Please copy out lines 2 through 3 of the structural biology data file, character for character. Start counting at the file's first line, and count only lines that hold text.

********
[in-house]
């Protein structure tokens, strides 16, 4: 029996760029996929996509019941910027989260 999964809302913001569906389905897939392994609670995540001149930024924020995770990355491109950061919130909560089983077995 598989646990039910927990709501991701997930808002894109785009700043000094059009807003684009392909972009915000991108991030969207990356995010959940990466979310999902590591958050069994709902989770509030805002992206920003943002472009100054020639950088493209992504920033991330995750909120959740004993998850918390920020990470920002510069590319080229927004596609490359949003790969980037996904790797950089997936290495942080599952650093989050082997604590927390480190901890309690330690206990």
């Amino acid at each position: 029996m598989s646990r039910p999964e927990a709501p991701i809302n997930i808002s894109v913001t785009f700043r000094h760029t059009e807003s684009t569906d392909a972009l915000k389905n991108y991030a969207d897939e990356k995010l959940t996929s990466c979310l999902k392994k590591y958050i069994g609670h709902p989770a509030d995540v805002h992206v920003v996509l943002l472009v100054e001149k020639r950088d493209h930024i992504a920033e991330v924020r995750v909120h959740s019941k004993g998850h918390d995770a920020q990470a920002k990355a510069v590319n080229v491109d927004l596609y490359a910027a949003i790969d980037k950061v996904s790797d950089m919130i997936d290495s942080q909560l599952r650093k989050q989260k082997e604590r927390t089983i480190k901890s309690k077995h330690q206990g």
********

């Protein structure tokens, strides 16, 4: 029996760029996929996509019941910027989260 999964809302913001569906389905897939392994609670995540001149930024924020995770990355491109950061919130909560089983077995 598989646990039910927990709501991701997930808002894109785009700043000094059009807003684009392909972009915000991108991030969207990356995010959940990466979310999902590591958050069994709902989770509030805002992206920003943002472009100054020639950088493209992504920033991330995750909120959740004993998850918390920020990470920002510069590319080229927004596609490359949003790969980037996904790797950089997936290495942080599952650093989050082997604590927390480190901890309690330690206990």
């Amino acid at each position: 029996m598989s646990r039910p999964e927990a709501p991701i809302n997930i808002s894109v913001t785009f700043r000094h760029t059009e807003s684009t569906d392909a972009l915000k389905n991108y991030a969207d897939e990356k995010l959940t996929s990466c979310l999902k392994k590591y958050i069994g609670h709902p989770a509030d995540v805002h992206v920003v996509l943002l472009v100054e001149k020639r950088d493209h930024i992504a920033e991330v924020r995750v909120h959740s019941k004993g998850h918390d995770a920020q990470a920002k990355a510069v590319n080229v491109d927004l596609y490359a910027a949003i790969d980037k950061v996904s790797d950089m919130i997936d290495s942080q909560l599952r650093k989050q989260k082997e604590r927390t089983i480190k901890s309690k077995h330690q206990g």